When I reflect on my time teaching grade 5 in Langham, I had the opportunity to teach ELA, math, social studies, science, health, and phys ed. I felt very reluctant to step away from being being the sage on the stage during ELA, and I think it was that I did not feel confident enough in my own ability to see learning if I did not set it up in a way that I controlled everything that was happening. My science class was a stark contrast to my ELA, however, as I loved to turn the kids loose as they investigated different properties in an effort to answer different scientific questions. Unlike ELA, I was much more confident with the science curriculum. The point is, I was aware of my strengths and the areas I needed to grow in so I could develop a more enjoyable learning environment for the kids. By tapping into other experts I continued to work on my ELA, and to a lesser extent, my social studies, and was quite happy with what I had developed over the years.

Today I was excited to see the results from the survey (OurSCHOOL) the students completed in November, and upon my first, quick perusal, the results seem very positive. I am going to spend more time looking into what our kids had to say, and would like to invite all of the staff at the next staff meeting to have a look, and discuss the feedback. Before you get a chance to have a look, what do you predict will be the sentiments of our students? What areas of growth do you think the kids have identified? I’m sure it will be great food for thought!

Finally, I read an article that I just had to share. It talks about learning to love those students who may be tough to like. It resonated so loudly with me for two reasons. The first is that I know I was a tough kid to like for some teachers as I was growing up. I recall being asked to sit in the hallway on a couple occasions because I was too worried about getting laughs from my peers than from learning what the teacher was trying to teach me. The second is that I have had the pleasure of working with many of these students over the years. One student I taught in my very first year was a challenging grade 9 student who was very uninterested in my industrial arts course (it likely did not help that I had no clue what I was doing at that time). During the course of the year we would butt heads on a regular basis, and in the end I know neither of us enjoyed working together. Little did I know, he felt like I never gave up on him. We spoke years later at a social event, and he apologized for being such a pain (his words) and thanked me for always giving him a fresh chance everyday. He said he appreciated that I tried to make class interesting and fun and that he regretted not being a better student. I was shocked. We had a good chuckle over it, and today he is a successful educator in a different division. Is there a student you are having trouble “liking” right now? If so, what are you doing about it?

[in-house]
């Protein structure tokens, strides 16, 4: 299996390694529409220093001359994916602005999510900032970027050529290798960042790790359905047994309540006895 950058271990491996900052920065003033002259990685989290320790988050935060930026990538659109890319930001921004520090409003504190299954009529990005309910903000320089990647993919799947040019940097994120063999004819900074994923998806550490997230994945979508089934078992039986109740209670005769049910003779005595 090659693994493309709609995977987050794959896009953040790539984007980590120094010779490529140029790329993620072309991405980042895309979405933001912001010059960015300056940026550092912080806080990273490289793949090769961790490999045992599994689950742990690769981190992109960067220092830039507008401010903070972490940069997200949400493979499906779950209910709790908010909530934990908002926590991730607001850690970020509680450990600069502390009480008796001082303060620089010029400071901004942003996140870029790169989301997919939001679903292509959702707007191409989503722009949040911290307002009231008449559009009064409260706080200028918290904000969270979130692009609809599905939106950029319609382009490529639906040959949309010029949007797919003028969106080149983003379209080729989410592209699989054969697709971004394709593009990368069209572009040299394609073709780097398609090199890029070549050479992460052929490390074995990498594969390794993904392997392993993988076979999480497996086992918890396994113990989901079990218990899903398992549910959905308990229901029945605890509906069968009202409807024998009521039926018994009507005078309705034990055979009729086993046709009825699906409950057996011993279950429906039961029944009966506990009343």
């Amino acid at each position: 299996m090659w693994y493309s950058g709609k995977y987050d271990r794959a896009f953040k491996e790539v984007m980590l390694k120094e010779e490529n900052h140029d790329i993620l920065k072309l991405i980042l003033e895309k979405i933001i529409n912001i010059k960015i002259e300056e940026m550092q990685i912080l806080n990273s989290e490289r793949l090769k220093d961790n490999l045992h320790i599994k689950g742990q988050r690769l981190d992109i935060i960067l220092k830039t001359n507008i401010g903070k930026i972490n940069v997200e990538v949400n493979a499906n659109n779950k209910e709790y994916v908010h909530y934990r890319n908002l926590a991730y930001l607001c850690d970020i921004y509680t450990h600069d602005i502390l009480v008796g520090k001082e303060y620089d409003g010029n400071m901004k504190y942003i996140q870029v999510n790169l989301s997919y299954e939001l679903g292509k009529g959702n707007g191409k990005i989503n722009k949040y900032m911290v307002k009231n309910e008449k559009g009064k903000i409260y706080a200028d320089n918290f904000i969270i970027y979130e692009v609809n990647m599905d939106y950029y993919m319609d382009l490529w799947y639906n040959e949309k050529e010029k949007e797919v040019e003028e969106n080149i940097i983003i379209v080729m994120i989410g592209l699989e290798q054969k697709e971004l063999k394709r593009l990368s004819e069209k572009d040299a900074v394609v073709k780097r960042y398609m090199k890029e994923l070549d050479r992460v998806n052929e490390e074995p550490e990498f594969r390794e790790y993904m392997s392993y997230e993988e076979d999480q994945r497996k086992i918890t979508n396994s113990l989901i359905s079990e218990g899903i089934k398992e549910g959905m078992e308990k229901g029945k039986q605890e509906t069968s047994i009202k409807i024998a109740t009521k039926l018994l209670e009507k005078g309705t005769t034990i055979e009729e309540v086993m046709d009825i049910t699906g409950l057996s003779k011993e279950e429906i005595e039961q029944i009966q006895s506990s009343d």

Here’s what lies ahead as we enter the final two weeks before our Christmas break:

Monday:

  • Bruce in a team meeting 9:00 – 10:45 (library closed)
  • Career fair expo in the gym (as discussed at our last staff meeting)

Tuesday:

  • Classroom visits: question for students, “what has been the coolest thing you’ve learned this year?”

Wednesday:

  • Classroom visits: question for students, “what has been the coolest thing you’ve learned this year?”

Thursday:

  • Grade 8 toy sale (see Trace for more details)
  • Classroom visits: question for students, “what has been the coolest thing you’ve learned this year?”

Friday:

  • Bruce at Laird to watch Christmas concert final rehearsal
  • Classroom visits: question for students, “what has been the coolest thing you’ve learned this year?”